This song was inspired by Mark Knopfler's broken romance with Holly Vincent, who was the leader of the band Holly And The Italians. Some of the lyrics indicate that Knopfler felt she used him to boost her career.
The line, "Now you just say, oh Romeo, yeah, you know I used to have a scene with him," came from an interview where Holly Vincent was quoted as saying: "What happened was that I had a scene with Mark Knopfler and it got to the point where he couldn't handle it and we split up."
Knopfler's younger brother David, how was rhythm guitarist in Dire Straits, left the band during the album sessions. Having two brothers in the same band caused tension and arguments. Said David: "I left because it was no longer possible for Mark and I to work in the same band. We'd be walking around in the studio with eyes averted to the floor. We no longer had a communicating relationship."
Roy Bittan from Bruce Springsteen's E Street Band played keyboards on the album. (thanks, Christian - Copenhagen, Denmark, for all above)
This song is about a couple who are in love, but they break up because "The time wasn't right." It's a sad sentiment, as the guy will always love the girl.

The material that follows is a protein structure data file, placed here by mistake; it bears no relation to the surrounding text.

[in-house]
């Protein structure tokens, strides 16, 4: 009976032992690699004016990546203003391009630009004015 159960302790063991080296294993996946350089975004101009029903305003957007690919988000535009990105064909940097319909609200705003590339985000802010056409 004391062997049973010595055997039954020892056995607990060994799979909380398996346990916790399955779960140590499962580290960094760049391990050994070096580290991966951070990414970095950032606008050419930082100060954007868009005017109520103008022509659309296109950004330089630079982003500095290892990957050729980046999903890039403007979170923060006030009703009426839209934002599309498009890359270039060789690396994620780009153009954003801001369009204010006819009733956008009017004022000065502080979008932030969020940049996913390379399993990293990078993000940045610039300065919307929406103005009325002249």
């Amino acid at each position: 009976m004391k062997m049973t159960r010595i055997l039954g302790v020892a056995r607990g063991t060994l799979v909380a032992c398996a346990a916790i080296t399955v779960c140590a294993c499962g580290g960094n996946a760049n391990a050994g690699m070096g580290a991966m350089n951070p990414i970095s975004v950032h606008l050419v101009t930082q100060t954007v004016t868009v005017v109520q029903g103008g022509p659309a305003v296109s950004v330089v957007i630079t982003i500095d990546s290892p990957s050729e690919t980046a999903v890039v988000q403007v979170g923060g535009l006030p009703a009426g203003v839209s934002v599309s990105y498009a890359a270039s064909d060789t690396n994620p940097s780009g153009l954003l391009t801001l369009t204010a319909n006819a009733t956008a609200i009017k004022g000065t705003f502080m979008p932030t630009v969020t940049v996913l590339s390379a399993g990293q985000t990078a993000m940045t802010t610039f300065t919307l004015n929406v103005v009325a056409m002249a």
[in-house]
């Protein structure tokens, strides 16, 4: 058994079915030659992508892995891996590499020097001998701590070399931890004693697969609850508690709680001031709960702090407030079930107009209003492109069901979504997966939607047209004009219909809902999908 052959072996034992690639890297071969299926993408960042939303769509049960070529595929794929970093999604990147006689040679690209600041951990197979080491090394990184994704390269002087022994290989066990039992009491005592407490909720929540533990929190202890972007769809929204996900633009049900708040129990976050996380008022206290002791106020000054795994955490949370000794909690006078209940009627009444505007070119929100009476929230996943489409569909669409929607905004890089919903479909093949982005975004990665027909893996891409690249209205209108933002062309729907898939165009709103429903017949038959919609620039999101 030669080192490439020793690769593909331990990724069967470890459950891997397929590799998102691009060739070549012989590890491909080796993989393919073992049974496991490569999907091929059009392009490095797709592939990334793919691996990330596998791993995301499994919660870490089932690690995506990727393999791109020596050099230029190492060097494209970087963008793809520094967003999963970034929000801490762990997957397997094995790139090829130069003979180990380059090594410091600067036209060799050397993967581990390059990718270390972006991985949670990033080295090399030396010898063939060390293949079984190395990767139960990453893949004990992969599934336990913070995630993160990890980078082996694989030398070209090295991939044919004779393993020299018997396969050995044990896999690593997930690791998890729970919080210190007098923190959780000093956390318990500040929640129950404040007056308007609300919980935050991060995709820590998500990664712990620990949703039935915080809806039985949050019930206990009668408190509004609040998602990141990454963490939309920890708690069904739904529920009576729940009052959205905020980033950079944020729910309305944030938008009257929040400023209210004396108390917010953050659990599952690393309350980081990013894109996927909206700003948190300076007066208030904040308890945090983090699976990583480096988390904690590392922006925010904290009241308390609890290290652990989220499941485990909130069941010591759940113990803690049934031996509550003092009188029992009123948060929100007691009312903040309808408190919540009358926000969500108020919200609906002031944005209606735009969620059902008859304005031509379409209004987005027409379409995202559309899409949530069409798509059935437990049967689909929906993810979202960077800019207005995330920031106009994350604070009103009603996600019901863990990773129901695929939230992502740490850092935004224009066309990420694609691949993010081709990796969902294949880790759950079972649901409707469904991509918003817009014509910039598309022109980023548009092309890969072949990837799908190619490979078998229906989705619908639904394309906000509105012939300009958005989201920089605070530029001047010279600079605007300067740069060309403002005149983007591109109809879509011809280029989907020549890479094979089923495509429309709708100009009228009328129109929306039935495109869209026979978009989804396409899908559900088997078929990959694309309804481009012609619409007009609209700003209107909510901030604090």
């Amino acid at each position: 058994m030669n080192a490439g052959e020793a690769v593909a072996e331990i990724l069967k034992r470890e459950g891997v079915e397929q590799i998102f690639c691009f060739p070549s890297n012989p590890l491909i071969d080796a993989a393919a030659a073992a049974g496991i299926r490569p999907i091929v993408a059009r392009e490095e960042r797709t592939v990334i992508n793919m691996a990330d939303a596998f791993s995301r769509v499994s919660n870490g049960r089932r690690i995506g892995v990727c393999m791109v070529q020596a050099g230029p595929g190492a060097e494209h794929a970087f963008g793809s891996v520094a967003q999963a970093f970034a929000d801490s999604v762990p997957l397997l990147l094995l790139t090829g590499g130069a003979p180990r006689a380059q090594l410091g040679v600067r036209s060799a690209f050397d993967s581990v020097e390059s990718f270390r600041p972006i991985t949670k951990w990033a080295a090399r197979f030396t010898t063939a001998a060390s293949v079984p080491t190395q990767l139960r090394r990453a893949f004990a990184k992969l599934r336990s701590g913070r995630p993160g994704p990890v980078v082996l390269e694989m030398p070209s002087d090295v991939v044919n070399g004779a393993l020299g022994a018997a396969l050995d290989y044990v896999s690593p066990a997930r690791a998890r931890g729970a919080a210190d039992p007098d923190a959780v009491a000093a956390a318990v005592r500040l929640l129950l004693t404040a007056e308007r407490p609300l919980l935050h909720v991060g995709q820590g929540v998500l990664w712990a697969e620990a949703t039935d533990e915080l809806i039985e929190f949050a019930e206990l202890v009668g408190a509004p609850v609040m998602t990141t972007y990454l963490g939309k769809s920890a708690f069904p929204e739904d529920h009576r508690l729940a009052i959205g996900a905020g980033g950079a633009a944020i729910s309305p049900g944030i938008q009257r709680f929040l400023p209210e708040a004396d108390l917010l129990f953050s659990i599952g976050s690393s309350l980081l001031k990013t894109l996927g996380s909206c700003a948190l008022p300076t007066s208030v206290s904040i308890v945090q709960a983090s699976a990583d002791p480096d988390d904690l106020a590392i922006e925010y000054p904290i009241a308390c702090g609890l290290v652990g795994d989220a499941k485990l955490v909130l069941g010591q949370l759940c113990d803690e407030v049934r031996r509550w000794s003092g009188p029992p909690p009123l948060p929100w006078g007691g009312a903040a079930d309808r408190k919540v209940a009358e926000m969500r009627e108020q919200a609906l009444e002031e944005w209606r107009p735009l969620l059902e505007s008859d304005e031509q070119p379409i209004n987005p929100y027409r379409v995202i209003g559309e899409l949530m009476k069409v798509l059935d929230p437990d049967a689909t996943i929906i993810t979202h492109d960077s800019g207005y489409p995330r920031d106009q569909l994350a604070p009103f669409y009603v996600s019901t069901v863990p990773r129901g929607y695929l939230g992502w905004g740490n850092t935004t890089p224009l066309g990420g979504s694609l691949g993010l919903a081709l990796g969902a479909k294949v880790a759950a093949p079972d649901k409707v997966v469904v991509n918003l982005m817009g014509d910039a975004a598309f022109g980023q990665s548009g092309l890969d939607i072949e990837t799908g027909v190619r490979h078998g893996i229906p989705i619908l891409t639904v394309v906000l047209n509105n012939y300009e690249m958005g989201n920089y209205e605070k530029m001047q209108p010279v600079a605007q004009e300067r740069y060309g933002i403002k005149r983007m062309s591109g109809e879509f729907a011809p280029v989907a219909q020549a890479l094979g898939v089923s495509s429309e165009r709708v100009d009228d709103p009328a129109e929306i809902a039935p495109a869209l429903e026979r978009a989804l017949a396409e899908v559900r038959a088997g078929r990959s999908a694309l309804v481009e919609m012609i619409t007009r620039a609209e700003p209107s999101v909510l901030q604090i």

This is played in the movie Empire Records, although it does not appear on the soundtrack.
Dire Straits recorded a popular live version for their album On The Night. (thanks, Bertrand - Paris, France, for above 3)
Making Movies was recorded at The Power Station in New York City with producer Jimmy Iovine. He had been engineer/mixer on Bruce Springsteen's Born To Run and producer on Patti Smith's Easter. (thanks, ViVac - WuHan, China)
The Killers covered this on their 2007 B-sides, covers and rarities compilation Sawdust. In an interview with Q magazine January 2008, the band's drummer Ronnie Vannucci explained why they chose this song: "We've covered 'Romeo And Juliet' because it's a great song - Brandon was really into it. The original idea was to do the song with Johnny Borrell (Vocalist of British band Razorlight) though, but he got really sick and couldn't do it." Frontman Brandon Flowers added: "We're not overly anxious about Dire Straits, though. We're not ashamed of covering 'Romeo And Juliet,' either. It's one of the finest songs ever. Brilliant melodies."